By Seth Daniel and John Lynds
Newly chosen Supt. Brenda Cassellius made her first public appearances this week, having been tabbed on May 1 and her contract expected to be ratified by the School Committee last night, May 8.
At one pubic appearance, she said she would start things off by being present in the neighborhoods and listening to parent – trying to tackle the achievement gap and the anxiety parents feel about grade transitions.
Cassellius said she was to meet with teachers late on Wednesday, and she plans to do a lot of listening to hear parents, staff and students.
“I don’t want to come with assumptions that some things that worked for me in the past will work here, but I do know some things have worked in the past,” she said on Wednesday. “It’s important for me to go out and listen to the teachers…I need to find out what’s working and what isn’t working so we can maximize the dollars and put them where they are needed. It’s a lot of listening at first, but I know people want to get going, so we’ll develop some plans and work those plans… Parents are really just wanting to be listened to now and we’ll see what emerges from there.”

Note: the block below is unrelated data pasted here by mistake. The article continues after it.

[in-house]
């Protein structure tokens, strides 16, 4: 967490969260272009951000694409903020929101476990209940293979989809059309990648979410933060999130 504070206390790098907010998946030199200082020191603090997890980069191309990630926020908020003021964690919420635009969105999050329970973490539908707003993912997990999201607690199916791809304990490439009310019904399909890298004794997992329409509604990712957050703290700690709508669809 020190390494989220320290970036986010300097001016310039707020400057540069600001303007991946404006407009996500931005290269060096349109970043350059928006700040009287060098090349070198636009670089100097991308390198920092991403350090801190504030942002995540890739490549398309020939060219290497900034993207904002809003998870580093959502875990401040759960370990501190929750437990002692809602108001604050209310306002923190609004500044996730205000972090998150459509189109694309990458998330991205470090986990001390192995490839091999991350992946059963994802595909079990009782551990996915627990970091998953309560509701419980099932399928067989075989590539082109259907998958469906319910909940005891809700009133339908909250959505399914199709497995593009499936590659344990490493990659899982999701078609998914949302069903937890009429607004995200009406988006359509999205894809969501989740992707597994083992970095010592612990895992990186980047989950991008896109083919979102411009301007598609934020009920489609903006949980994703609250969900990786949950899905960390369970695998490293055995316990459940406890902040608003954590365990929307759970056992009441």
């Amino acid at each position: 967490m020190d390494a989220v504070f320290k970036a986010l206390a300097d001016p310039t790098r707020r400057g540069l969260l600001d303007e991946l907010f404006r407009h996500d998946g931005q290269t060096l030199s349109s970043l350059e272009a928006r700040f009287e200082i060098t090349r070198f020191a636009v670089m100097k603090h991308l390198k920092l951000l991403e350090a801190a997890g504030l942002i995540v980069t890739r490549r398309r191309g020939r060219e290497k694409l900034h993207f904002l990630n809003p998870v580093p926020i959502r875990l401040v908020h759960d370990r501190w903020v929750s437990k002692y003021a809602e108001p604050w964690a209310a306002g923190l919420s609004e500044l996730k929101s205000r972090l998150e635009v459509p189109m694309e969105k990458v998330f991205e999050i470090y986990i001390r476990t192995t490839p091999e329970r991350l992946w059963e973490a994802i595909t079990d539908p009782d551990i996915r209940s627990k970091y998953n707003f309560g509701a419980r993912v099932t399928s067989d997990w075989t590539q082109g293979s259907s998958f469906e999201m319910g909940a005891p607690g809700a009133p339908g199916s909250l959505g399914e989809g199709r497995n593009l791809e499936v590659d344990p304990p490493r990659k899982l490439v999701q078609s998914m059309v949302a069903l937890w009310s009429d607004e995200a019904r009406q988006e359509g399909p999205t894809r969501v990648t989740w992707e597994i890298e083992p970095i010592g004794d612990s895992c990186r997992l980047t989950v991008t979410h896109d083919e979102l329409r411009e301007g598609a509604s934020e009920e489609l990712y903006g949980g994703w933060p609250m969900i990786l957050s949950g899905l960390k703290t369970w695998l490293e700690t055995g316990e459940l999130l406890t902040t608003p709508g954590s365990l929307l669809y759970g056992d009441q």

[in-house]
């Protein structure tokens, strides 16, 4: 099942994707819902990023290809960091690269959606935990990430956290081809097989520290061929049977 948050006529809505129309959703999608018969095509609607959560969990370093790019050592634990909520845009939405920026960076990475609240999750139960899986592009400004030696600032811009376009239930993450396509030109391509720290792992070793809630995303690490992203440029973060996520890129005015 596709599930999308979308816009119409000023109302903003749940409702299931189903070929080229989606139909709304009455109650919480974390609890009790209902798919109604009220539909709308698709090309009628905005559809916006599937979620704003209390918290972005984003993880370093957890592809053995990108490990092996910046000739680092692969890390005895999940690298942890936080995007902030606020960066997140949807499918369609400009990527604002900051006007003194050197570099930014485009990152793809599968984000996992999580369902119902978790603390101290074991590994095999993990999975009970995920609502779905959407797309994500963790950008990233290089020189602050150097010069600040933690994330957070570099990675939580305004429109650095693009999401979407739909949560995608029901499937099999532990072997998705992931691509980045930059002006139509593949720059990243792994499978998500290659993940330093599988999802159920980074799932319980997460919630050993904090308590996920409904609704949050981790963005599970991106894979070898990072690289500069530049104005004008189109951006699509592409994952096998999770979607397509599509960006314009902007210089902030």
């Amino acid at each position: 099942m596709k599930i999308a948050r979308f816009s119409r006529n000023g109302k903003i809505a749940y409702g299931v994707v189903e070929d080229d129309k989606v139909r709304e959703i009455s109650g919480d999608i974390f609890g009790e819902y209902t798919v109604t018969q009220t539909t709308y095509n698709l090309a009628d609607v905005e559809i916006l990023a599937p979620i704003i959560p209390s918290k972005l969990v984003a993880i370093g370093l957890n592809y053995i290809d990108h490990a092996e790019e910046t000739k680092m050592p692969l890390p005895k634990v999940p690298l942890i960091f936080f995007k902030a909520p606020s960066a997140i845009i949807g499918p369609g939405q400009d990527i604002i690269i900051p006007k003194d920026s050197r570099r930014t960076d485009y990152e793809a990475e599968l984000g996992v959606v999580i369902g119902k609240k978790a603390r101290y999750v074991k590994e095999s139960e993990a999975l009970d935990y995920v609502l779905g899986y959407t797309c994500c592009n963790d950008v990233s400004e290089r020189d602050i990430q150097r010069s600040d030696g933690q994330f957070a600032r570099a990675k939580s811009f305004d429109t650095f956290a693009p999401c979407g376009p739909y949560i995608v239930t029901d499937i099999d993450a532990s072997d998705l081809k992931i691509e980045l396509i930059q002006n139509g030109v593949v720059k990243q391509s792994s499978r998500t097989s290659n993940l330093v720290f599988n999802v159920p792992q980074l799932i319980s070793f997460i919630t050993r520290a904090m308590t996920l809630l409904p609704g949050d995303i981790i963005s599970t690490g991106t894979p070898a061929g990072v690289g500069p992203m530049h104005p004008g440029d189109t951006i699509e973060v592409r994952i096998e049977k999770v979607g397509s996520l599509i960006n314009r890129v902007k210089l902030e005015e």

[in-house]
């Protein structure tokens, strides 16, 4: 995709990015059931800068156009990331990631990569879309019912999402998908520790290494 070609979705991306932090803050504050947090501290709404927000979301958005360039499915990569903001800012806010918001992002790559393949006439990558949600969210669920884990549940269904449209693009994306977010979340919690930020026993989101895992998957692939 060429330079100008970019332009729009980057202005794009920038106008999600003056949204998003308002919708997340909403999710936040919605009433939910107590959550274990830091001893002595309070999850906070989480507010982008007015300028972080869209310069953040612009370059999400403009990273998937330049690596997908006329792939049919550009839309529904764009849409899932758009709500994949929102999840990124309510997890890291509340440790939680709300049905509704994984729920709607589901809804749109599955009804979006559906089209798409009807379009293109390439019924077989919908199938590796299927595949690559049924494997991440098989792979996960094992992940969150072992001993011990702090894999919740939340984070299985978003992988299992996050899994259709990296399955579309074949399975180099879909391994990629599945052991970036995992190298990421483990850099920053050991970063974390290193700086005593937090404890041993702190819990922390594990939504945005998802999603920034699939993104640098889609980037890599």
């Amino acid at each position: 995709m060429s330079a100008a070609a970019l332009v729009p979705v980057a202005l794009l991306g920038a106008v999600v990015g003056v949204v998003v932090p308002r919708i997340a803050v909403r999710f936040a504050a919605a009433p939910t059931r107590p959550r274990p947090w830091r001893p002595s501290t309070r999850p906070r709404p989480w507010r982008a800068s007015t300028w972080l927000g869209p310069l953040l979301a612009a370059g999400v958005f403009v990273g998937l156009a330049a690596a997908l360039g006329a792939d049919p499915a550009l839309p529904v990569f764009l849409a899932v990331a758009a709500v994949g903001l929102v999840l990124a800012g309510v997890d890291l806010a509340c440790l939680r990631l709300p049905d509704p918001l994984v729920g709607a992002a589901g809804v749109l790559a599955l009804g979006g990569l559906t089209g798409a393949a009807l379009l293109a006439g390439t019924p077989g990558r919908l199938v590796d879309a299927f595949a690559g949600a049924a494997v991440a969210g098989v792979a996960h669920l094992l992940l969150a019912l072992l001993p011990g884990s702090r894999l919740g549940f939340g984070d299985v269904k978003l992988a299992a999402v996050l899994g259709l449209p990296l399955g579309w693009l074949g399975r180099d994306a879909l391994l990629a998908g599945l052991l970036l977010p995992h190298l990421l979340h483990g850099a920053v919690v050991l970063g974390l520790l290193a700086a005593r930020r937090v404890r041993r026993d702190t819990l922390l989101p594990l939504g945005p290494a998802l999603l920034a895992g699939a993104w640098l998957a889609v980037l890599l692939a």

She also said she would like to get the youth more involved in the decision making process and wanted students to know their new school leader will listen.
“For kids, my message is that your voice matters and I’m going to be working with the Youth Board and try to get them truly involved in the decisions that impact them every day,” she said. “For the overall community, my message is it’s going to take an all-hands-on-deck approach. We need all of us wrapping our heads around the issues. Expect me to be out and present in their communities and listening to them.”
Last Wednesday, the Boston School Committee voted 5-2 to offer the position of Superintendent of the Boston Public Schools (BPS) to Dr. Brenda Cassellius, who most recently stepped down as Commissioner of Education for the state of Minnesota.
The vote was taken during a meeting where School Committee members publicly debated the qualifications of the three finalists for the Superintendent position, which also included Dr. Oscar Santos, Head of School for Cathedral 7-12 High School in the South End; and Marie Izquierdo, Chief Academic Officer for Miami-Dade County Public Schools in Florida.
The BPS Superintendent Search Committee held a series of public interviews with the three candidates last month all over the city.